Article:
Is there more to Windows Vista being big brother than was originally thought? There appear to be features and services bundled into Windows Vista that stay in touch with the government and their associates, too. If this is true, Microsoft has gone ... too far. This post was in an abandonia.com forum, and appeared to get overloaded from all the attention it was getting. Whitedust.net had a copy of it on their site. A forum user switched to Windows Vista a month ago and actually had some good luck with it. He began noticing latency on his home network connection. He used port sniffing software and ... (view more)

Thu
28
Jun
Dennis Faas's picture

Could the U.S. Government Spy on You Via the BlackBerry?

The BlackBerry has been praised by some, rejected by others, and now banned by the Government of France, with the country's Minister of Defense calling the handheld device a "threat to French state secrets". What is most bizarre about the situation ... is that France has lashed out against the United States, claiming that American intelligence agencies are manipulating French BlackBerry devices to spy on government secrets. Emails that are sent from a French BlackBerry device must pass through servers in the United States and Britain. France fears that this process will make their systems prone ... (view more)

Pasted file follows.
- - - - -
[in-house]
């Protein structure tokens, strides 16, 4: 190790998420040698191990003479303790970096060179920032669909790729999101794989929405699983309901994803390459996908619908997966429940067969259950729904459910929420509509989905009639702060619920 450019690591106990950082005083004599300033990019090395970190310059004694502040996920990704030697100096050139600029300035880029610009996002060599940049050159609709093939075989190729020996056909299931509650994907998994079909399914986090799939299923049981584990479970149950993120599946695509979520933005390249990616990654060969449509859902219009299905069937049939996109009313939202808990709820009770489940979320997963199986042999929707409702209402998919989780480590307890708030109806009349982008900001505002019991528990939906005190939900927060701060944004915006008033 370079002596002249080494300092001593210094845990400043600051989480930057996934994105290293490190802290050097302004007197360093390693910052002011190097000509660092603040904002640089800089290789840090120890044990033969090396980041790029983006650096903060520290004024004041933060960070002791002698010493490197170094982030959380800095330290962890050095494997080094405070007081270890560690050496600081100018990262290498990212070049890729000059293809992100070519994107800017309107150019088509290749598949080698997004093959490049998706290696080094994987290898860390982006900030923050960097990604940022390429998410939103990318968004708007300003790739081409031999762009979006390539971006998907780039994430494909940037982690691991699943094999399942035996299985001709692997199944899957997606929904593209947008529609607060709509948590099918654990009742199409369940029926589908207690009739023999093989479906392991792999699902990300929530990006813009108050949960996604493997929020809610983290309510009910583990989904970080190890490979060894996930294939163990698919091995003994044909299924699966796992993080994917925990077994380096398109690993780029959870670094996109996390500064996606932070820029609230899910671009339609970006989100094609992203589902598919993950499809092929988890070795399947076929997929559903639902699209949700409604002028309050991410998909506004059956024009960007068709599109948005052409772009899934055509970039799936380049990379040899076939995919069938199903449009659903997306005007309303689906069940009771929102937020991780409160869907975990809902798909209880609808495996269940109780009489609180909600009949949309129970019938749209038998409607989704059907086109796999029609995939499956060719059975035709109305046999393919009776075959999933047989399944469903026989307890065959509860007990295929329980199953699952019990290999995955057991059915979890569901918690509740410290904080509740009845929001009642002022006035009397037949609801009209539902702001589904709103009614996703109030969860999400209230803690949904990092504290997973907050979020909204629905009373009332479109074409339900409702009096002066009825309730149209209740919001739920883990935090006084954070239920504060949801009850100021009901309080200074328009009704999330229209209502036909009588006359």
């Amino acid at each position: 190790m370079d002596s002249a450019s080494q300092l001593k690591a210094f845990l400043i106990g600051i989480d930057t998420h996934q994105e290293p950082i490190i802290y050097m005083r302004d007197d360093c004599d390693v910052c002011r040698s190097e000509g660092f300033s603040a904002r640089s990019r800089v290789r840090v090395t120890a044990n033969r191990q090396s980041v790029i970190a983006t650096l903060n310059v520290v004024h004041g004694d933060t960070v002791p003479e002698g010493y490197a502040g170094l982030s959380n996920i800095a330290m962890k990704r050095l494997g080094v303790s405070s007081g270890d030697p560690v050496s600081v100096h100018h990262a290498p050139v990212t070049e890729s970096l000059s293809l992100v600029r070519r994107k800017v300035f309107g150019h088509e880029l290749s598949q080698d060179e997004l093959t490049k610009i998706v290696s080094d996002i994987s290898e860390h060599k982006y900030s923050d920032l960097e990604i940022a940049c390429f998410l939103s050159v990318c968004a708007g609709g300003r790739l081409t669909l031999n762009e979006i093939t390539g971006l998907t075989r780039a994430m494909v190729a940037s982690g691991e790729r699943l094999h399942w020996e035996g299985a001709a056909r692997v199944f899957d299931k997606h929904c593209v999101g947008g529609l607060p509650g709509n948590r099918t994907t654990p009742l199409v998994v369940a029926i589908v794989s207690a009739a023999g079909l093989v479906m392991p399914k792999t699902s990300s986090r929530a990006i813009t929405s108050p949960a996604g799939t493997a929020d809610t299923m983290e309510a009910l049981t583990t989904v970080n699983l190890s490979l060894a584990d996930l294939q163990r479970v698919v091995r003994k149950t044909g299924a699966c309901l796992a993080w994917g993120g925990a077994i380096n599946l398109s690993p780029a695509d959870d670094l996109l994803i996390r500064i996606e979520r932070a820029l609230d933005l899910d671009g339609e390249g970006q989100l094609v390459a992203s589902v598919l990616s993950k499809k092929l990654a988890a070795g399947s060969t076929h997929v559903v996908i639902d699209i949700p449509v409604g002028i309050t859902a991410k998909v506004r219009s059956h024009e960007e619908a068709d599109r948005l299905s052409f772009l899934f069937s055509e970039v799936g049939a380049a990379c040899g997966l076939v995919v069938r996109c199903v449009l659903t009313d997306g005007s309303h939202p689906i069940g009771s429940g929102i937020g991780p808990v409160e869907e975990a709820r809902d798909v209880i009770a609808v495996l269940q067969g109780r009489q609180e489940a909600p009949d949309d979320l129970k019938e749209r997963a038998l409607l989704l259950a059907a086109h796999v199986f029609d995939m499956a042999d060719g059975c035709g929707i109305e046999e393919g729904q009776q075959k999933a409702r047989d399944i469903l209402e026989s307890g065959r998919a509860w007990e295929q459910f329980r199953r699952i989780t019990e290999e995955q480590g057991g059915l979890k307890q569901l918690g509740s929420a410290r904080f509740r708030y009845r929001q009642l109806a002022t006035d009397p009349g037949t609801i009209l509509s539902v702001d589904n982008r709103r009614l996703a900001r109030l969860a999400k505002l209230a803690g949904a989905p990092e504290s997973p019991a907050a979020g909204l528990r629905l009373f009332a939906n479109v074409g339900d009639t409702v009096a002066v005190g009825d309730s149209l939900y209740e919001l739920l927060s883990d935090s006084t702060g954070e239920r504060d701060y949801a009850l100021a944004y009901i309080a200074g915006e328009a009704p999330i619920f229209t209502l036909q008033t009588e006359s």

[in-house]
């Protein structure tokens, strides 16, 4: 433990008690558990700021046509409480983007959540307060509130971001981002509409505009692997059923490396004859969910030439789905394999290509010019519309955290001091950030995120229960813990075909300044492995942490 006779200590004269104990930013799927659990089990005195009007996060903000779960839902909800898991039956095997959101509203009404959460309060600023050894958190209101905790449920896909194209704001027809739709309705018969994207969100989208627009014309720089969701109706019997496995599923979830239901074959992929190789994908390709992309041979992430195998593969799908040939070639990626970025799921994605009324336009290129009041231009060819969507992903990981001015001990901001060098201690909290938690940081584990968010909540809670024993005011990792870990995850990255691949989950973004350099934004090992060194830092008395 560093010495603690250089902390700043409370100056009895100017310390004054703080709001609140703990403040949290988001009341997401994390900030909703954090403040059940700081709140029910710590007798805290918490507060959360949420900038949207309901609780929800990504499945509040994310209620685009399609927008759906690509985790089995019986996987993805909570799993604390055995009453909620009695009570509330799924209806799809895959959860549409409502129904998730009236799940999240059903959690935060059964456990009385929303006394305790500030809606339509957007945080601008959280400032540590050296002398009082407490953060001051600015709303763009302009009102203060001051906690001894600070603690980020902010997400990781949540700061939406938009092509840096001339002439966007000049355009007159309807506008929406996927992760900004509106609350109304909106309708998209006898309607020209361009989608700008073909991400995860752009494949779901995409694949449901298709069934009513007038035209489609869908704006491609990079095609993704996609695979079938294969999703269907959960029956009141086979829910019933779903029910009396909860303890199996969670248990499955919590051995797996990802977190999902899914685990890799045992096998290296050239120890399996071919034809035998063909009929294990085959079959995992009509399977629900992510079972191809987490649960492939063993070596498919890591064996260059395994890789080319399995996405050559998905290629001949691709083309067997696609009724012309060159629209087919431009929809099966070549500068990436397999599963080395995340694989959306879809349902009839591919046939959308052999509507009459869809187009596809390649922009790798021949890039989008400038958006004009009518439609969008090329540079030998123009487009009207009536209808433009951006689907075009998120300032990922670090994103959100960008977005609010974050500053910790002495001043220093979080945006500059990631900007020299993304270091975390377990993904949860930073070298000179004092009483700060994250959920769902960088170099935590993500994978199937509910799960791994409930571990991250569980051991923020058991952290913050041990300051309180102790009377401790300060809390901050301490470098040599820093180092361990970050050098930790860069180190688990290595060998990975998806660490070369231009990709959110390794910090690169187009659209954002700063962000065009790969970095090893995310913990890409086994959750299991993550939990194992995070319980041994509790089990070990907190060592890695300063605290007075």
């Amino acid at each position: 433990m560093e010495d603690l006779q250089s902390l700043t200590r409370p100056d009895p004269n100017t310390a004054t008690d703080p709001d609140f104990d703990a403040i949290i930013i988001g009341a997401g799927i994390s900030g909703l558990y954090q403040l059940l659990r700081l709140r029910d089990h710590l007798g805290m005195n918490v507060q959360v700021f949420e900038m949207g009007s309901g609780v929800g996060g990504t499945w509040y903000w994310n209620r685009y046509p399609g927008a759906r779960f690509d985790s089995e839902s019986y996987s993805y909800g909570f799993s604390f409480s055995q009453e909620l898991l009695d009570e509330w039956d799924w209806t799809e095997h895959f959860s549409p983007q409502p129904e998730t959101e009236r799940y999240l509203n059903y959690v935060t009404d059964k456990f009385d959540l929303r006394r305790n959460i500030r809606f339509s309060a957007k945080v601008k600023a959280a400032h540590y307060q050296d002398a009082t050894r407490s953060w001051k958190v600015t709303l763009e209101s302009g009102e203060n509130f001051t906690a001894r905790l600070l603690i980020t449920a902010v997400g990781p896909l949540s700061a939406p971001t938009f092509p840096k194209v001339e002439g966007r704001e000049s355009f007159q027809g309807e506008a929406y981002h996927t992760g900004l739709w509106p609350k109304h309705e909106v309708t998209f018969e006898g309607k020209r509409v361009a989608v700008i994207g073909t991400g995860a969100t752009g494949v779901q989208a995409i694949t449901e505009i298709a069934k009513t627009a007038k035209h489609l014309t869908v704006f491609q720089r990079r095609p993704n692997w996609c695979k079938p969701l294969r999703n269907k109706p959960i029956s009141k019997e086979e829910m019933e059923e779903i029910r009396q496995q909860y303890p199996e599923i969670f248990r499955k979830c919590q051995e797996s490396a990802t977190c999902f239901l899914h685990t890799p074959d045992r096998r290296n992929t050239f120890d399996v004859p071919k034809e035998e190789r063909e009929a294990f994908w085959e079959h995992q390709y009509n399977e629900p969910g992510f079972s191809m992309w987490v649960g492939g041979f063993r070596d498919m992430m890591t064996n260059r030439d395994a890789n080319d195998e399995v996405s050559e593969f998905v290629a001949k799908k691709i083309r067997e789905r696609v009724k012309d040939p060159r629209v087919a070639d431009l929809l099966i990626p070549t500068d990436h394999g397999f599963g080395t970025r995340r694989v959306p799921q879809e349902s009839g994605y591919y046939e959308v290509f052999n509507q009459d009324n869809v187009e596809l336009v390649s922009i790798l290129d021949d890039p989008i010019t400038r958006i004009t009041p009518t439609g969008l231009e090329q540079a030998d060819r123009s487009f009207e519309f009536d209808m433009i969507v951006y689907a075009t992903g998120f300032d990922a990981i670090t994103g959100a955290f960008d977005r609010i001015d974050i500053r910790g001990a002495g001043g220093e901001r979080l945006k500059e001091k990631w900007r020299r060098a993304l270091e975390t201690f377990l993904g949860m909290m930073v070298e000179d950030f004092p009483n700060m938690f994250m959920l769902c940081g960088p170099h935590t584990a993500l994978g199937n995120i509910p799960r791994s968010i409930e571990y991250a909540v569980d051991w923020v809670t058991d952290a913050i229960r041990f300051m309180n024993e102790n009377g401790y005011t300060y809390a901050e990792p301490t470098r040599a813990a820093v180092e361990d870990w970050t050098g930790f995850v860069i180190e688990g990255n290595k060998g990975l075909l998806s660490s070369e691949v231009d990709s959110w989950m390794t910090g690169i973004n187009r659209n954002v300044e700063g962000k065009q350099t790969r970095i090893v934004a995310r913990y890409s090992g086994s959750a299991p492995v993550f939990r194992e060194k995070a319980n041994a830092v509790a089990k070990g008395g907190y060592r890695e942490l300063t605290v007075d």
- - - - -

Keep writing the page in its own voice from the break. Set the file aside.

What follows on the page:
Mon
25
Jun
Dennis Faas's picture

AT&T's $10 DSL Plan

AT ... (view more)

Thu
12
Apr
Dennis Faas's picture

Big Brother is Watching: Talking Cameras invade Britain

British Homeland Security has put a new spin on video surveillance. By introducing CCTV cameras equipped with loudspeakers, security staff may now verbally berate those seen committing crimes. The cameras will have a two-way speaker system that ... allows staff to talk and respond directly to the perpetrator. The British government has high expectations for the talking cameras, because many believe that their presence will deter those considering breaking the law at the risk of public embarrassment. British Homeland Security forces have already reported a significant decline in crime rates in the ... (view more)